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New Member

configure dns failover

How do I configure DNS Failover?

- I have domain hosted through Network Solutions

             - Have noticed that I can configure 4 DNS Servers through Network Solutions

- I use two ISP's :: Verizon and Comcast ..

Need basic info from ground up..

- Do I logon to Network Solutions and configure the DNS on the site to begin with?

- Do I use two separate (different) IP's :: Comcast and Verizon?

- I have read that Cisco ASA 5505's can assist with the Failover, is this correct?

 

Further info would be greatly appreciated

Thanks

Eddie

Everyone's tags (1)
6 REPLIES
Silver

If netsol is hosting your

If netsol is hosting your website, DNS failover is not your responsibility. They will take care of that.

Not sure how ASA can help.

HTH.

New Member

with ASA 5505 you can

with ASA 5505 you can configure the ISP failover. For the DNS, the host are configured on the client in your LAN enviroment. The DNS server can be in network solutions.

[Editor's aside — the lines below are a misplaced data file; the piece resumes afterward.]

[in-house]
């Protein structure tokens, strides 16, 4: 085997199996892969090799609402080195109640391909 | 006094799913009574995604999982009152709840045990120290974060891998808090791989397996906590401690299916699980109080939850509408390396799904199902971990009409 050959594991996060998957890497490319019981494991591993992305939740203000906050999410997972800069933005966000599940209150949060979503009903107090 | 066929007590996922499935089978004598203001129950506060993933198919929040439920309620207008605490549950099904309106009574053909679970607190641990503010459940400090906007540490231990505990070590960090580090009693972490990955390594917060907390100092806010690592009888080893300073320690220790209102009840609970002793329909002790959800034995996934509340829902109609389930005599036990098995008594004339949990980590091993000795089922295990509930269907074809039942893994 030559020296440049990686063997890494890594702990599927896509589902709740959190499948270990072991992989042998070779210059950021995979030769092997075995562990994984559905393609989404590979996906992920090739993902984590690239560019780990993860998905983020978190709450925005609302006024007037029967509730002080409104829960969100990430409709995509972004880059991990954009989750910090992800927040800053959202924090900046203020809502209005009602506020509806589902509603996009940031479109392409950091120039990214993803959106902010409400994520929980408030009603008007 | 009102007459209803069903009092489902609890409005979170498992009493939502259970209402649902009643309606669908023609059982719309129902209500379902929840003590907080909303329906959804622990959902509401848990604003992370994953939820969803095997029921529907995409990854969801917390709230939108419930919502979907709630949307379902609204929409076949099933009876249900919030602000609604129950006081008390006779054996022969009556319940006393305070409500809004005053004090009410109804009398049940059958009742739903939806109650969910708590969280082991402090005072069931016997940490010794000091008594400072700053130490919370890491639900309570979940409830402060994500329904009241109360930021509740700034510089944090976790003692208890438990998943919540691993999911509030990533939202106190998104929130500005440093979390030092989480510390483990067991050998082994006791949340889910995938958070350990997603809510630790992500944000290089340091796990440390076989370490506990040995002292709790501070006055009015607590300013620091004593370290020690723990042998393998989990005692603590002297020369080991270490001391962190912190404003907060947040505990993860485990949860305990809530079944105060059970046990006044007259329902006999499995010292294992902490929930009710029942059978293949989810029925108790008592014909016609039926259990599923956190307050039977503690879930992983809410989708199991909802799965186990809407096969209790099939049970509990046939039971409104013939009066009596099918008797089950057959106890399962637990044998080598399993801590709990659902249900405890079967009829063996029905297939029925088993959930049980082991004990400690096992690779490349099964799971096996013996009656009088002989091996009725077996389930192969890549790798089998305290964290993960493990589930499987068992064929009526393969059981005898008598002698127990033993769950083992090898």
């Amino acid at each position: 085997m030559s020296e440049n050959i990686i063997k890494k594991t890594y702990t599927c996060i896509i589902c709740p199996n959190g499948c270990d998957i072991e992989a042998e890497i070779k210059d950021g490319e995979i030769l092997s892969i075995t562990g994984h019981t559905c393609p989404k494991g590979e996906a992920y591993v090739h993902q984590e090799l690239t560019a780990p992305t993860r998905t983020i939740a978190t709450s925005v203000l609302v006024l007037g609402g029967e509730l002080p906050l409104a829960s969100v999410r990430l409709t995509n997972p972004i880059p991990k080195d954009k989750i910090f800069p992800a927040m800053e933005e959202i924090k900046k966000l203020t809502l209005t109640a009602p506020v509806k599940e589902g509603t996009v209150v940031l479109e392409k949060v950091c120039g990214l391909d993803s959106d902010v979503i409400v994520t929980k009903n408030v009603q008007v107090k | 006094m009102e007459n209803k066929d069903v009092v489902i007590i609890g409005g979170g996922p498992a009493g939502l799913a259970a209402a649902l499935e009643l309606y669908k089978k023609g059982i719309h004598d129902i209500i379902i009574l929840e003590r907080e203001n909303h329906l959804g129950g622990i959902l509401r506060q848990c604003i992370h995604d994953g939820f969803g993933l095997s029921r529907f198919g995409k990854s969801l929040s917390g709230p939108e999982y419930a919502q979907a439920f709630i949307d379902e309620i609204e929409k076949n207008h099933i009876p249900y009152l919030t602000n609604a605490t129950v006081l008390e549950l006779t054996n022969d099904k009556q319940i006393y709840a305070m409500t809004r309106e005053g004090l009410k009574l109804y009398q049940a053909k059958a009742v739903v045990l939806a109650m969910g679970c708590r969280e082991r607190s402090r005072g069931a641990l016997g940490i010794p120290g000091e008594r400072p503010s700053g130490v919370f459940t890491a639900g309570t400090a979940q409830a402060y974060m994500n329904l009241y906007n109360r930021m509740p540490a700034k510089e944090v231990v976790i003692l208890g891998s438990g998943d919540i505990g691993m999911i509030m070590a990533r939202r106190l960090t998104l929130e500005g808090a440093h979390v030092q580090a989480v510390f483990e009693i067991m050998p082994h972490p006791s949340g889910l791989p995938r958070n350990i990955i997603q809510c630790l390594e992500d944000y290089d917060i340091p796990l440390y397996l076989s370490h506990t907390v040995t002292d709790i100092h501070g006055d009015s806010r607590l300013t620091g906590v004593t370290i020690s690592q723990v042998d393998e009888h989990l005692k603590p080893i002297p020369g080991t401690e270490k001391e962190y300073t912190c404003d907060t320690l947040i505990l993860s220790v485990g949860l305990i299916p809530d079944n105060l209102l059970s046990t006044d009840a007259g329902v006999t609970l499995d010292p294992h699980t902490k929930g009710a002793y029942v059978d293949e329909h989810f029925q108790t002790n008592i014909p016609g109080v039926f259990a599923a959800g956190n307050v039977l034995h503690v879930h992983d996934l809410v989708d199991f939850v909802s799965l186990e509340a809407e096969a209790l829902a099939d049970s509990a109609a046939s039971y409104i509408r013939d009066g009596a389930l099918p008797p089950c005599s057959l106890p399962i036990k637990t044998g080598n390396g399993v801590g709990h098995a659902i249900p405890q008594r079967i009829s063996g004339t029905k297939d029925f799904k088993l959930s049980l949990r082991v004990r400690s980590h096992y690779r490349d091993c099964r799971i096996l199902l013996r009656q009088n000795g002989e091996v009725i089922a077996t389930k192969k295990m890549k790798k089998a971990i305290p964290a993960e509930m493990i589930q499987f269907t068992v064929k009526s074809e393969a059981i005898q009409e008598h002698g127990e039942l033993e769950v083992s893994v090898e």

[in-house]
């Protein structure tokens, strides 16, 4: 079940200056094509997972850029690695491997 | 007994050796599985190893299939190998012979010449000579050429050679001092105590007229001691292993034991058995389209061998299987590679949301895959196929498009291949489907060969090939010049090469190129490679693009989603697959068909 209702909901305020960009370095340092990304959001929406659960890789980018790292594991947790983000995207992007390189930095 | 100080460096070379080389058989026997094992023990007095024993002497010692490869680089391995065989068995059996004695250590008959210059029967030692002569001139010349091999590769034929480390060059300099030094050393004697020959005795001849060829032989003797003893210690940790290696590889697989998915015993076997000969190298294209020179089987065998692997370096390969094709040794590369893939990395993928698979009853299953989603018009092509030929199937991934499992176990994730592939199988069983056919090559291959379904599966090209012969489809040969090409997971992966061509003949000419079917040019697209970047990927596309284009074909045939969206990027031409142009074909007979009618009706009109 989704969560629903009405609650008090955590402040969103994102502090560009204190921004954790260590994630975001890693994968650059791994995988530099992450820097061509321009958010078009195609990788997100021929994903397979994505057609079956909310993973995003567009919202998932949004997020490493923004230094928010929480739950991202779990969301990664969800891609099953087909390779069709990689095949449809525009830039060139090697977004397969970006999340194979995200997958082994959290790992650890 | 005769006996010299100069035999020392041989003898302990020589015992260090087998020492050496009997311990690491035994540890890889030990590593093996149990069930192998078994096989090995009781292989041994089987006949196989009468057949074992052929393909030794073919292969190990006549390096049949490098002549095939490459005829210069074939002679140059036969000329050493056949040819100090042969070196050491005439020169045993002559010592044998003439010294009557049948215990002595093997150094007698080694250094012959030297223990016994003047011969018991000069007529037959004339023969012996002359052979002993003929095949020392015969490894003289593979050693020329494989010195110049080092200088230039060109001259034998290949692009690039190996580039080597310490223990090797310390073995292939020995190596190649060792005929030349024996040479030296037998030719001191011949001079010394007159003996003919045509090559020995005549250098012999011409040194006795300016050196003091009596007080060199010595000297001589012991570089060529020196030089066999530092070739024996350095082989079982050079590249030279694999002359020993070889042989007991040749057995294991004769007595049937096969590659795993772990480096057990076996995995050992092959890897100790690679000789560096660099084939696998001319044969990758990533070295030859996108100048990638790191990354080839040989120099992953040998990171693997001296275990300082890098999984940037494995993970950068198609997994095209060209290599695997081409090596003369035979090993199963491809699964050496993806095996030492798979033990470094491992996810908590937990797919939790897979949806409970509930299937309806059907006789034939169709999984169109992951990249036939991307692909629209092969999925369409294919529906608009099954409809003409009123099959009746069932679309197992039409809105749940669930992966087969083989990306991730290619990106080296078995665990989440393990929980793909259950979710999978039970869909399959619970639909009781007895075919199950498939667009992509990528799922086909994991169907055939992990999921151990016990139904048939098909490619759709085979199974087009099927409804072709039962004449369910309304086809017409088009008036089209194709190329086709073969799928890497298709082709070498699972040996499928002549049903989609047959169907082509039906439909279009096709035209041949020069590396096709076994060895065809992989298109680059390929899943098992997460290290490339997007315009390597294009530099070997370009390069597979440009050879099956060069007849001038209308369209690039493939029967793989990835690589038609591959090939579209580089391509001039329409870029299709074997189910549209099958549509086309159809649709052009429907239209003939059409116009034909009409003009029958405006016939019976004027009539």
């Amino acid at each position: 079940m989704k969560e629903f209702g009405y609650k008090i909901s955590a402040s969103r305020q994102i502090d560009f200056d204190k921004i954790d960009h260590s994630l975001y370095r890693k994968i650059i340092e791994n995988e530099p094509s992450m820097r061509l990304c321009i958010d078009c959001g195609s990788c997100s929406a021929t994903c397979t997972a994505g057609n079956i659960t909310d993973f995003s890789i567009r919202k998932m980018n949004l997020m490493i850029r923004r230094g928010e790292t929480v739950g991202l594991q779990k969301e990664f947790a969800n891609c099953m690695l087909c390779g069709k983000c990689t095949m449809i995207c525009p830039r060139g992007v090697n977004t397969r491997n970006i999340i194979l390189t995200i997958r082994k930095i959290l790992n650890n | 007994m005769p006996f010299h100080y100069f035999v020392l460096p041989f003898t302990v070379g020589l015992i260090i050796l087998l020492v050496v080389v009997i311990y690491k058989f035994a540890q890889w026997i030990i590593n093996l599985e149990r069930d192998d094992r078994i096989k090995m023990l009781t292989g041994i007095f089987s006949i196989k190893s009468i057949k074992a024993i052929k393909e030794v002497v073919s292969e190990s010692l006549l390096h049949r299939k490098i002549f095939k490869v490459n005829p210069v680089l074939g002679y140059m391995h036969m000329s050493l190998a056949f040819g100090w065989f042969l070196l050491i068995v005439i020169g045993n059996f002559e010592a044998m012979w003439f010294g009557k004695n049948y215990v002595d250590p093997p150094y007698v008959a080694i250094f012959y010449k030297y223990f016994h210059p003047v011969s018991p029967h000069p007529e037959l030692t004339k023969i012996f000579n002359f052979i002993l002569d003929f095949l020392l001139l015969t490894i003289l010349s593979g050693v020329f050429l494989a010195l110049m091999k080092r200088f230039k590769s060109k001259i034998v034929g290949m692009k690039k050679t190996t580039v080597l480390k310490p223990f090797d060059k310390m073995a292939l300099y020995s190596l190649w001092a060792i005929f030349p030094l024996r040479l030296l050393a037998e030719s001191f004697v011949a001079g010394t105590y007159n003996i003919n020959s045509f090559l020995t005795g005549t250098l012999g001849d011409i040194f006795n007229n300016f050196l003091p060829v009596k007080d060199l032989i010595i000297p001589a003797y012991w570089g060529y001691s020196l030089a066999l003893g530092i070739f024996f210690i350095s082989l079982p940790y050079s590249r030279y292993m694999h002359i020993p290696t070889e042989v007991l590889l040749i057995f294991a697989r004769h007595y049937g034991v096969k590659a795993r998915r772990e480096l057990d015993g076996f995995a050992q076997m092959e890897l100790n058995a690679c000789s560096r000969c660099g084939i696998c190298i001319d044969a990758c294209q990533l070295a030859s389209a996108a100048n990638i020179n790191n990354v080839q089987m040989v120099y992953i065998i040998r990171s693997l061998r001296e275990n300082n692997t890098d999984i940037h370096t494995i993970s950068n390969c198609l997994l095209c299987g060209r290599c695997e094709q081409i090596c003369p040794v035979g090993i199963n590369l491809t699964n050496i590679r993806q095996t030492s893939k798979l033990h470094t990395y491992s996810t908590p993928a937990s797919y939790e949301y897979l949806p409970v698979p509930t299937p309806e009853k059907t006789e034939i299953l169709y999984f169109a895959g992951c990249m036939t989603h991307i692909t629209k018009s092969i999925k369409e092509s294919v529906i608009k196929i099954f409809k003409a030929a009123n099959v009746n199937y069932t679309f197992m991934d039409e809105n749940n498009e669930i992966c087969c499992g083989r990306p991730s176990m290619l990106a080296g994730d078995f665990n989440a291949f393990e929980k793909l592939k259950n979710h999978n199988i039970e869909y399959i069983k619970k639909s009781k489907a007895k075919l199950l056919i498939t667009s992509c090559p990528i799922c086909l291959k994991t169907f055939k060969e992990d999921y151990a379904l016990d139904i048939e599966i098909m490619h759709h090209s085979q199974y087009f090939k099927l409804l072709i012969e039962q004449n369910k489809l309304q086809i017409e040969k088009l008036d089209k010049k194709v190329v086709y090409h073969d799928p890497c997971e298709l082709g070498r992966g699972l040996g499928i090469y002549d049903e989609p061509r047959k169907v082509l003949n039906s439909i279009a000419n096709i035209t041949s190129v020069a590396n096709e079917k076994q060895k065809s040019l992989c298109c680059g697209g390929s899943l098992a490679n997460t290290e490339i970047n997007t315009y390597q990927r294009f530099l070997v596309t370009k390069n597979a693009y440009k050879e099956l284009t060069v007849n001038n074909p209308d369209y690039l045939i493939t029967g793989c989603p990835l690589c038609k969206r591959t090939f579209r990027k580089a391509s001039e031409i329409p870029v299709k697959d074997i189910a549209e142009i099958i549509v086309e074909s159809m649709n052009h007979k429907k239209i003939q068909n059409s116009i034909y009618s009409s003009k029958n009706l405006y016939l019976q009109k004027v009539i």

New Member

The ASA can do ISP failover

The ASA can do ISP failover and it can DNS for internal clients, but it is not an authoritative DNS server, so it cannot redirect www.example.com from using a static IP on one of the ISPs link to using a static IP on the other ISP link if one goes down. For that you need something like this: http://www.netriplex.com/dns-hosting/#dns-failover

 

New Member

Would you not just specify a

Would you not just specify a Primary DNS server and a Secondary DNS server?  That way if for whatever reason the Primary DNS server didn't respond the client would use the Secondary instead.  If you have the ability to specify 4 use either the Pri & Sec supplied by your 2 ISP's or the 2 Pri and say Googles DNS (8.8.8.8 & 8.8.4.4)

New Member

No, I'm pretty sure

No, I'm pretty sure EdFord2000 is talking about authoritative DNS where he can switch DNS for www.example.com from a static IP on his Verizon link to a static IP on his Comcast link when one or the other goes down.

 

But you would be correct for recursive DNS, e.g. the resolver(s) your personal computer uses to resolve DNS when surfing the Internet. In that case, just load it up and your machine will cycle through them if one happens to be down.

New Member

Ah I see, I was looking at it

Ah I see, I was looking at it from the point of view of DNS outbound, not DNS inbound.

 

Thanks for clarifying. :)

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